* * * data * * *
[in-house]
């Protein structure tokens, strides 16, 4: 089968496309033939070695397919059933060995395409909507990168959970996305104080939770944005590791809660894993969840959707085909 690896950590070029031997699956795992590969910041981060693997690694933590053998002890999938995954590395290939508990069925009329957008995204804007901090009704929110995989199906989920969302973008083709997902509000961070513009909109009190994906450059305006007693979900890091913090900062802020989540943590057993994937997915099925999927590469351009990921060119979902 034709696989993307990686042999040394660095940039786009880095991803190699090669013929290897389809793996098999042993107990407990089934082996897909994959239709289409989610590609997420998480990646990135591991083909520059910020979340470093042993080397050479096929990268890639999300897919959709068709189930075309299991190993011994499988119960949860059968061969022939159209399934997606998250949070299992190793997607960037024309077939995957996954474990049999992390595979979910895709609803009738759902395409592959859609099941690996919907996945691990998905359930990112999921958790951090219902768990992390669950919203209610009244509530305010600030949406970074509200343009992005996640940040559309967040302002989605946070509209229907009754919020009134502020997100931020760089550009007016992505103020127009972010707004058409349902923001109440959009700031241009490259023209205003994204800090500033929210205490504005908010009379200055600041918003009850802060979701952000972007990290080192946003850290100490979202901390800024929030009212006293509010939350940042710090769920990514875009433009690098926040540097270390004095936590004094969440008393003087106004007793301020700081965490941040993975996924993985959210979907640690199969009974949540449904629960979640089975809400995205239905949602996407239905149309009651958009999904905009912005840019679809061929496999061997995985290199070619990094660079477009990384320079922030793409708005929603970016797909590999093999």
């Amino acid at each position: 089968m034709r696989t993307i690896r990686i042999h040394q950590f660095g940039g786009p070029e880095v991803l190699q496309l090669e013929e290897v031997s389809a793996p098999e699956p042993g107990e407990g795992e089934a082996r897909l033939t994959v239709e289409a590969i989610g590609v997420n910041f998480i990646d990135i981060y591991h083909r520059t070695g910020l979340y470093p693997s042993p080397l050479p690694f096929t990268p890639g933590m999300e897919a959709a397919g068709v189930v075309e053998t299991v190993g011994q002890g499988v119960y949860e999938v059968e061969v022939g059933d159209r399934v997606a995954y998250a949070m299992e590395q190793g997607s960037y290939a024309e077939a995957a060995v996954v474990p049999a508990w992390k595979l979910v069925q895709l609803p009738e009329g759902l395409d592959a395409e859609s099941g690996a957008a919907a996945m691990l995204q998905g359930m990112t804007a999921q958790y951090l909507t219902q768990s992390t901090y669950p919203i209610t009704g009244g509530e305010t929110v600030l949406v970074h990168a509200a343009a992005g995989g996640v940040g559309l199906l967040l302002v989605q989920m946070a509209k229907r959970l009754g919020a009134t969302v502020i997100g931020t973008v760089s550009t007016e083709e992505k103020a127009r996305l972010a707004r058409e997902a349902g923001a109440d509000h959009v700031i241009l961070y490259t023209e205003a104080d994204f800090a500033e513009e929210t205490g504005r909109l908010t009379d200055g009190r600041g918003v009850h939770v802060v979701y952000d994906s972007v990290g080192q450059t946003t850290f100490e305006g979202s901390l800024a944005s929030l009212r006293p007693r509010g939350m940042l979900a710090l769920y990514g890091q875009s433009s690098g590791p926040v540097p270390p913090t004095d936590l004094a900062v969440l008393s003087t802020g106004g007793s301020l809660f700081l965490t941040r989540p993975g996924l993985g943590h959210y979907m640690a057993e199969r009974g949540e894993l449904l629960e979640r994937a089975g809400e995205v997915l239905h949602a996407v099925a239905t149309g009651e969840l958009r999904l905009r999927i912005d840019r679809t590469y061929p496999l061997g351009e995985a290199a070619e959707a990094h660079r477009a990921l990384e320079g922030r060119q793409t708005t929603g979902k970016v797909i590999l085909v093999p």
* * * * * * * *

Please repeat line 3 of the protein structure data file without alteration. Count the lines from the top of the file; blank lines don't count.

């Amino acid at each position: 089968m034709r696989t993307i690896r990686i042999h040394q950590f660095g940039g786009p070029e880095v991803l190699q496309l090669e013929e290897v031997s389809a793996p098999e699956p042993g107990e407990g795992e089934a082996r897909l033939t994959v239709e289409a590969i989610g590609v997420n910041f998480i990646d990135i981060y591991h083909r520059t070695g910020l979340y470093p693997s042993p080397l050479p690694f096929t990268p890639g933590m999300e897919a959709a397919g068709v189930v075309e053998t299991v190993g011994q002890g499988v119960y949860e999938v059968e061969v022939g059933d159209r399934v997606a995954y998250a949070m299992e590395q190793g997607s960037y290939a024309e077939a995957a060995v996954v474990p049999a508990w992390k595979l979910v069925q895709l609803p009738e009329g759902l395409d592959a395409e859609s099941g690996a957008a919907a996945m691990l995204q998905g359930m990112t804007a999921q958790y951090l909507t219902q768990s992390t901090y669950p919203i209610t009704g009244g509530e305010t929110v600030l949406v970074h990168a509200a343009a992005g995989g996640v940040g559309l199906l967040l302002v989605q989920m946070a509209k229907r959970l009754g919020a009134t969302v502020i997100g931020t973008v760089s550009t007016e083709e992505k103020a127009r996305l972010a707004r058409e997902a349902g923001a109440d509000h959009v700031i241009l961070y490259t023209e205003a104080d994204f800090a500033e513009e929210t205490g504005r909109l908010t009379d200055g009190r600041g918003v009850h939770v802060v979701y952000d994906s972007v990290g080192q450059t946003t850290f100490e305006g979202s901390l800024a944005s929030l009212r006293p007693r509010g939350m940042l979900a710090l769920y990514g890091q875009s433009s690098g590791p926040v540097p270390p913090t004095d936590l004094a900062v969440l008393s003087t802020g106004g007793s301020l809660f700081l965490t941040r989540p993975g996924l993985g943590h959210y979907m640690a057993e199969r009974g949540e894993l449904l629960e979640r994937a089975g809400e995205v997915l239905h949602a996407v099925a239905t149309g009651e969840l958009r999904l905009r999927i912005d840019r679809t590469y061929p496999l061997g351009e995985a290199a070619e959707a990094h660079r477009a990921l990384e320079g922030r060119q793409t708005t929603g979902k970016v797909i590999l085909v093999p």